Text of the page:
Gareth D Morewood

New school staff induction: don’t forget SEND!

As with any new job an appropriate induction is vital, especially so in schools, and it is important that SEND features prominently.

Practicalities as well as training

It is important to ensure no assumptions are made. Everyone is nervous starting a new job, at whatever level that is.

Knowing where to get a brew, ensuring IT access is facilitated, getting appropriate ID badges, understanding the school dress code, how the fire drill operates etc. all form a list of ‘practicalities’. 

This is often common information for all new starters and should form the basis of the induction processes.

For support staff and teaching staff there will be a few differences as the induction plan develops, but ensuring there is sufficient time to give a proper induction and that it isn’t all loaded into the first INSET of the year is important. 

Colleagues will have lots of new things to take in, even if experienced teachers, all schools work uniquely. Time to build up knowledge is important.

Statutory requirements

Safeguarding and medical updates are part of statutory training, and with the rapidly changing landscape encompassing Prevent Duty and wider safeguarding concerns this is a key part of training for all staff, not only those new to the school or setting.

Weekly induction sessions

Historically, we offered a ten-session induction package for new staff; however over time this has become more streamlined and elements of on-going induction and understanding feed into faculty and department meetings and discussions.

This year the sessions are as follows:

  • School expectations and standards for all.
  • Report writing, assessment and appraisal.
  • Teaching and learning.
  • SEND: supporting language in the classroom and beyond.
  • SEND: complex learners and inclusive teaching strategies.
  • Practicalities: meetings, parent/carer evenings, assemblies etc.

Each session lasts one hour and forms part of a clearly structured package. 

It is very important to ensure school expectations and systems are explained clearly so new staff are confident in how your school operates. Consistent and clear expectations for all minimises potential difficulties later on and give everyone the best opportunity for a positive start to the new academic year.

I have always advocated that around 30-40% of CPD and training should be SEND related; especially with regard to teaching and learning. After all, good strategies for students with specific needs benefit ALL students!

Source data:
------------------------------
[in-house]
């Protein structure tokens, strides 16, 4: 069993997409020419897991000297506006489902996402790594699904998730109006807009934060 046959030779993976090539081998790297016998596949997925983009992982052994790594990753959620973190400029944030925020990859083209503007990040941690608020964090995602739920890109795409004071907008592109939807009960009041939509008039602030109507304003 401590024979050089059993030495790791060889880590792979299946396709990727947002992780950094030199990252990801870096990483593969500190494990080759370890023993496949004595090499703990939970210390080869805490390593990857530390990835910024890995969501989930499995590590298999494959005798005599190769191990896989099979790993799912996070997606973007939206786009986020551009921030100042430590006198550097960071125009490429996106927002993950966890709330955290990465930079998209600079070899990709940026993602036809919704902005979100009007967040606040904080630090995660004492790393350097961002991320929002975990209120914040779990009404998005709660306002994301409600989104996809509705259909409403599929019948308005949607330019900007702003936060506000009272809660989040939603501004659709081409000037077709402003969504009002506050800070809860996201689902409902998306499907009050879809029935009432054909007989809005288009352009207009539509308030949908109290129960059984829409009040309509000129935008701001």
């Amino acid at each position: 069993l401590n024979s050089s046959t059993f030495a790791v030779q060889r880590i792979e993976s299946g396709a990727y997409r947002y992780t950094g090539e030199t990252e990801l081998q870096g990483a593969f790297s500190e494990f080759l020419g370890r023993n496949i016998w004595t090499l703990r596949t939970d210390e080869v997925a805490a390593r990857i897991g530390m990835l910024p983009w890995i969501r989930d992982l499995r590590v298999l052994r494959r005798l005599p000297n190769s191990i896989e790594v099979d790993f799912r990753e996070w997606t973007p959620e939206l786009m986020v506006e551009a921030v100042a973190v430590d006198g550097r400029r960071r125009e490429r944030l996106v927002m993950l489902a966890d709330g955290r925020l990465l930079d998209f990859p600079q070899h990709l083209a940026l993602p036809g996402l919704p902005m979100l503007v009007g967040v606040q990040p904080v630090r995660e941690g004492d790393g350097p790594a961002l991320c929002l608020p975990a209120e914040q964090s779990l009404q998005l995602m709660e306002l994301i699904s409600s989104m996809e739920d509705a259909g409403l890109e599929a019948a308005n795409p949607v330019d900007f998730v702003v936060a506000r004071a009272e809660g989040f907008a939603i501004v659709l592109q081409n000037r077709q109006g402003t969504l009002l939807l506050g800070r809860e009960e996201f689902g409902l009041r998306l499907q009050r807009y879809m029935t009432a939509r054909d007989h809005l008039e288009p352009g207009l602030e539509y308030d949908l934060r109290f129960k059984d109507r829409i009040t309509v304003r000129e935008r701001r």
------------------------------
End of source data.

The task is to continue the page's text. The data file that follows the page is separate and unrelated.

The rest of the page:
Why is language so important?

For as long as I can remember I have been a strong advocate for the understanding of language being a key element in learning and life.

I think it is also useful to remember that the Lancashire Judgement (1989) makes it explicitly clear that speech & language needs can be educational.

The Judge drew a very clear distinction between a need for speech therapy following surgery on your larynx (medical) and the need for speech therapy due to chromosomal disorder or social cause (educational).

‘To teach an adult who has lost his larynx because of cancer might be considered as treatment rather than education. But to teach a child who has never been able to communicate by language, whether because of some chromosomal disorder ... or because of social cause ... seems to us just as much educational provision as to teach a child to communicate in writing.’

In understanding specific learning differences, alongside language and communication needs we can help teaching and support staff consider language in a broader form and, perhaps most importantly, how this impacts upon learning and preparation for adulthood.

Why SEND needs to be part of a whole-school approach

This year we have the most new staff starting for a number of years; 10 teachers and 5 new support staff have joined us in September. I always see this as a two-way process; we can all learn from each other and inductions should be collaborative.

Our successes have been down to a very clear whole-school approach. In order for new colleagues to work with us, your students, parents/carers and community, we need to share those values and make clear our expectations for all and support developing understanding. 

So far the start to this academic year has been one of the best yet.

After a twilight training session on the Power of Yet (Dweck), coupled with this induction program, I can see us going from strength to strength in developing further as a community and, most importantly, giving the young people the best possible start in life, irrespective of specific need, background or individual starting points. 

What's next?

As we head into the final year of implementation of the reforms, it's time for SENCOs to reflect on current success, set clear action plans for next steps and leave with a renewed focus on your provision.

Join us for the 15th annual SENCO Update, Thursday 25th May 2017 in London. Register now to secure your place! 

More from Optimus

SEND Inclusive Teaching Programme: Develop an inclusive whole-school environment, where the needs of all pupils are carefully considered with this practical training programme. (Optimus Premium and Unlimited members)

NQT inductions are more critical than ever: Download a checklist to ensure all key areas of induction are covered. 

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